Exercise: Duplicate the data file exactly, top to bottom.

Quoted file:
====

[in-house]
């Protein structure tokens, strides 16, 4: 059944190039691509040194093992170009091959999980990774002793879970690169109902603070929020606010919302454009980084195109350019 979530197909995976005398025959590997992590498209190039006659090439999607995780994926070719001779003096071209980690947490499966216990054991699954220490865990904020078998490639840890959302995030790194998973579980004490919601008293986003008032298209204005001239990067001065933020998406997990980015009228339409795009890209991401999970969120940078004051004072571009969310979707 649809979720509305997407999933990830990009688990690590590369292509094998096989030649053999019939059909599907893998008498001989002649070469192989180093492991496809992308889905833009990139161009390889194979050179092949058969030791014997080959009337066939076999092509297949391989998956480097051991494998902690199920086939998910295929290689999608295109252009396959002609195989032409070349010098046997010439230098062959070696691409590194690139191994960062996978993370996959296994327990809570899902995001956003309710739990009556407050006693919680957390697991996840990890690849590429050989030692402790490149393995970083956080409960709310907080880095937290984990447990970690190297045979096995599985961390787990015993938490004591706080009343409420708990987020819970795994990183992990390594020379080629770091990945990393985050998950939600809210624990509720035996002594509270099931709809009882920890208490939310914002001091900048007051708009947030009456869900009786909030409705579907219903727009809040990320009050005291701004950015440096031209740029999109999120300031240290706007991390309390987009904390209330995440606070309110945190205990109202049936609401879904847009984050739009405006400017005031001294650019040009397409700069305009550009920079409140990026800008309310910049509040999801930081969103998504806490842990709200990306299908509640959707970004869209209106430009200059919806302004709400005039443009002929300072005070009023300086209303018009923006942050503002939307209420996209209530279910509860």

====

[in-house]
């Protein structure tokens, strides 16, 4: 059944190039691509040194093992170009091959999980990774002793879970690169109902603070929020606010919302454009980084195109350019 979530197909995976005398025959590997992590498209190039006659090439999607995780994926070719001779003096071209980690947490499966216990054991699954220490865990904020078998490639840890959302995030790194998973579980004490919601008293986003008032298209204005001239990067001065933020998406997990980015009228339409795009890209991401999970969120940078004051004072571009969310979707 649809979720509305997407999933990830990009688990690590590369292509094998096989030649053999019939059909599907893998008498001989002649070469192989180093492991496809992308889905833009990139161009390889194979050179092949058969030791014997080959009337066939076999092509297949391989998956480097051991494998902690199920086939998910295929290689999608295109252009396959002609195989032409070349010098046997010439230098062959070696691409590194690139191994960062996978993370996959296994327990809570899902995001956003309710739990009556407050006693919680957390697991996840990890690849590429050989030692402790490149393995970083956080409960709310907080880095937290984990447990970690190297045979096995599985961390787990015993938490004591706080009343409420708990987020819970795994990183992990390594020379080629770091990945990393985050998950939600809210624990509720035996002594509270099931709809009882920890208490939310914002001091900048007051708009947030009456869900009786909030409705579907219903727009809040990320009050005291701004950015440096031209740029999109999120300031240290706007991390309390987009904390209330995440606070309110945190205990109202049936609401879904847009984050739009405006400017005031001294650019040009397409700069305009550009920079409140990026800008309310910049509040999801930081969103998504806490842990709200990306299908509640959707970004869209209106430009200059919806302004709400005039443009002929300072005070009023300086209303018009923006942050503002939307209420996209209530279910509860």